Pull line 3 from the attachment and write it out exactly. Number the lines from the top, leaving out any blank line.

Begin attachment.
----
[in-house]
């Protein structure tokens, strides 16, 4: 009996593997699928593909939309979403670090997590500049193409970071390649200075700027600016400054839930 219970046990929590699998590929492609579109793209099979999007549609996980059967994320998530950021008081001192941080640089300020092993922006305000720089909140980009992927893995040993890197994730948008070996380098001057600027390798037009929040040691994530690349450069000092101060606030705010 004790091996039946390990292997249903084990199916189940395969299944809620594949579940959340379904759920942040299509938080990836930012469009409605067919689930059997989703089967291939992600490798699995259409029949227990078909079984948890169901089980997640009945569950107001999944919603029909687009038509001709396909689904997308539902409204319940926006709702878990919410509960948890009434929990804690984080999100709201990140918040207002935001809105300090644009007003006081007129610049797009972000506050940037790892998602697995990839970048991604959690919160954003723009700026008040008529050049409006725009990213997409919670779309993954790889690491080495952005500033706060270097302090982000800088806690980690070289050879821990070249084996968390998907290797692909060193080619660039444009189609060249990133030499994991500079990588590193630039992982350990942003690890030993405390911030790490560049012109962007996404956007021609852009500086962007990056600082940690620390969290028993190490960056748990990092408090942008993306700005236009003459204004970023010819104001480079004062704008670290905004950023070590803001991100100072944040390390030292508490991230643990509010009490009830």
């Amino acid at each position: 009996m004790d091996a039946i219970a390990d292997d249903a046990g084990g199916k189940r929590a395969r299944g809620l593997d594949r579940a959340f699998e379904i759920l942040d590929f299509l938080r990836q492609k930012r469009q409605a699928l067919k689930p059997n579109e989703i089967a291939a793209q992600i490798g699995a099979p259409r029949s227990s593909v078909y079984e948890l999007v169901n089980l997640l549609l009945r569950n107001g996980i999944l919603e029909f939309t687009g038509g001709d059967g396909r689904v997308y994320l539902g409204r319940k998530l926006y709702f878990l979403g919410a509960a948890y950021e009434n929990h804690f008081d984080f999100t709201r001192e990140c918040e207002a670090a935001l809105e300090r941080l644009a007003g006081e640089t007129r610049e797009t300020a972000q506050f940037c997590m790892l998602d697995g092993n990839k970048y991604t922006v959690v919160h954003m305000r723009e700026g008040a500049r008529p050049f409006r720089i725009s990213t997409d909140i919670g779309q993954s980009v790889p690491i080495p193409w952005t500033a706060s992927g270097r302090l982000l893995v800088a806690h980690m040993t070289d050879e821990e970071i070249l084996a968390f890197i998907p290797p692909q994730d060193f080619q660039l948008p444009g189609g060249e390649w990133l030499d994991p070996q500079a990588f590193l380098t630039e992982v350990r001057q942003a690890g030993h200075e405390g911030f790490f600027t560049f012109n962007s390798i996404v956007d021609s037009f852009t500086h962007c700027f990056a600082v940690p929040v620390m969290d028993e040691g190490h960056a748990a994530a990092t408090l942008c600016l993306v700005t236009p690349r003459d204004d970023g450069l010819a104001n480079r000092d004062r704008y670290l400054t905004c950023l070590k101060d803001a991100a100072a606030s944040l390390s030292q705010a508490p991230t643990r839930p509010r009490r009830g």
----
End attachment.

């Amino acid at each position: 009996m004790d091996a039946i219970a390990d292997d249903a046990g084990g199916k189940r929590a395969r299944g809620l593997d594949r579940a959340f699998e379904i759920l942040d590929f299509l938080r990836q492609k930012r469009q409605a699928l067919k689930p059997n579109e989703i089967a291939a793209q992600i490798g699995a099979p259409r029949s227990s593909v078909y079984e948890l999007v169901n089980l997640l549609l009945r569950n107001g996980i999944l919603e029909f939309t687009g038509g001709d059967g396909r689904v997308y994320l539902g409204r319940k998530l926006y709702f878990l979403g919410a509960a948890y950021e009434n929990h804690f008081d984080f999100t709201r001192e990140c918040e207002a670090a935001l809105e300090r941080l644009a007003g006081e640089t007129r610049e797009t300020a972000q506050f940037c997590m790892l998602d697995g092993n990839k970048y991604t922006v959690v919160h954003m305000r723009e700026g008040a500049r008529p050049f409006r720089i725009s990213t997409d909140i919670g779309q993954s980009v790889p690491i080495p193409w952005t500033a706060s992927g270097r302090l982000l893995v800088a806690h980690m040993t070289d050879e821990e970071i070249l084996a968390f890197i998907p290797p692909q994730d060193f080619q660039l948008p444009g189609g060249e390649w990133l030499d994991p070996q500079a990588f590193l380098t630039e992982v350990r001057q942003a690890g030993h200075e405390g911030f790490f600027t560049f012109n962007s390798i996404v956007d021609s037009f852009t500086h962007c700027f990056a600082v940690p929040v620390m969290d028993e040691g190490h960056a748990a994530a990092t408090l942008c600016l993306v700005t236009p690349r003459d204004d970023g450069l010819a104001n480079r000092d004062r704008y670290l400054t905004c950023l070590k101060d803001a991100a100072a606030s944040l390390s030292q705010a508490p991230t643990r839930p509010r009490r009830g």